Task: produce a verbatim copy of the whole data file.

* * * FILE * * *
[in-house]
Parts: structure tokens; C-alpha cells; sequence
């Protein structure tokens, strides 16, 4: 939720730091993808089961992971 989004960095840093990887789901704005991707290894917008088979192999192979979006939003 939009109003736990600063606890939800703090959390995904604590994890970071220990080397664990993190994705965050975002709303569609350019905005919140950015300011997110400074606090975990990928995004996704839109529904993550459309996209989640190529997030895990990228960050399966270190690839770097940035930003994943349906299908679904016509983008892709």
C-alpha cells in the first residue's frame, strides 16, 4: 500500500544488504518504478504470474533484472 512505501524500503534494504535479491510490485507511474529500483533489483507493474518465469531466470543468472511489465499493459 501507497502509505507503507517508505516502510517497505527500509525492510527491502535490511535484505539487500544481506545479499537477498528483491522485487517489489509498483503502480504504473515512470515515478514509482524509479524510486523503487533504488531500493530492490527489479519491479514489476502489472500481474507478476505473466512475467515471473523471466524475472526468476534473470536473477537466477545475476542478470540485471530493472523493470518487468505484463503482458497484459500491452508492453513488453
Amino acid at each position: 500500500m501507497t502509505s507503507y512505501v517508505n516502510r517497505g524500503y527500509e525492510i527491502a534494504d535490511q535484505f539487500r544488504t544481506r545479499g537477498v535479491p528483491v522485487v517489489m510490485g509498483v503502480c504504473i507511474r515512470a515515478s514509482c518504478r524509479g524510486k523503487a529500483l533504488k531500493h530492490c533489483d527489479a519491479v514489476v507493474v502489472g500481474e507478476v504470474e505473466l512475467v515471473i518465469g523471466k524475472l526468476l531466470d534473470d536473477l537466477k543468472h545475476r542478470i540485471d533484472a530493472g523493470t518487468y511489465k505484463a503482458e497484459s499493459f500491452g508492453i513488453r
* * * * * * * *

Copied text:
[in-house]
Parts: structure tokens; C-alpha cells; sequence
């Protein structure tokens, strides 16, 4: 939720730091993808089961992971 989004960095840093990887789901704005991707290894917008088979192999192979979006939003 939009109003736990600063606890939800703090959390995904604590994890970071220990080397664990993190994705965050975002709303569609350019905005919140950015300011997110400074606090975990990928995004996704839109529904993550459309996209989640190529997030895990990228960050399966270190690839770097940035930003994943349906299908679904016509983008892709």
C-alpha cells in the first residue's frame, strides 16, 4: 500500500544488504518504478504470474533484472 512505501524500503534494504535479491510490485507511474529500483533489483507493474518465469531466470543468472511489465499493459 501507497502509505507503507517508505516502510517497505527500509525492510527491502535490511535484505539487500544481506545479499537477498528483491522485487517489489509498483503502480504504473515512470515515478514509482524509479524510486523503487533504488531500493530492490527489479519491479514489476502489472500481474507478476505473466512475467515471473523471466524475472526468476534473470536473477537466477545475476542478470540485471530493472523493470518487468505484463503482458497484459500491452508492453513488453
Amino acid at each position: 500500500m501507497t502509505s507503507y512505501v517508505n516502510r517497505g524500503y527500509e525492510i527491502a534494504d535490511q535484505f539487500r544488504t544481506r545479499g537477498v535479491p528483491v522485487v517489489m510490485g509498483v503502480c504504473i507511474r515512470a515515478s514509482c518504478r524509479g524510486k523503487a529500483l533504488k531500493h530492490c533489483d527489479a519491479v514489476v507493474v502489472g500481474e507478476v504470474e505473466l512475467v515471473i518465469g523471466k524475472l526468476l531466470d534473470d536473477l537466477k543468472h545475476r542478470i540485471d533484472a530493472g523493470t518487468y511489465k505484463a503482458e497484459s499493459f500491452g508492453i513488453r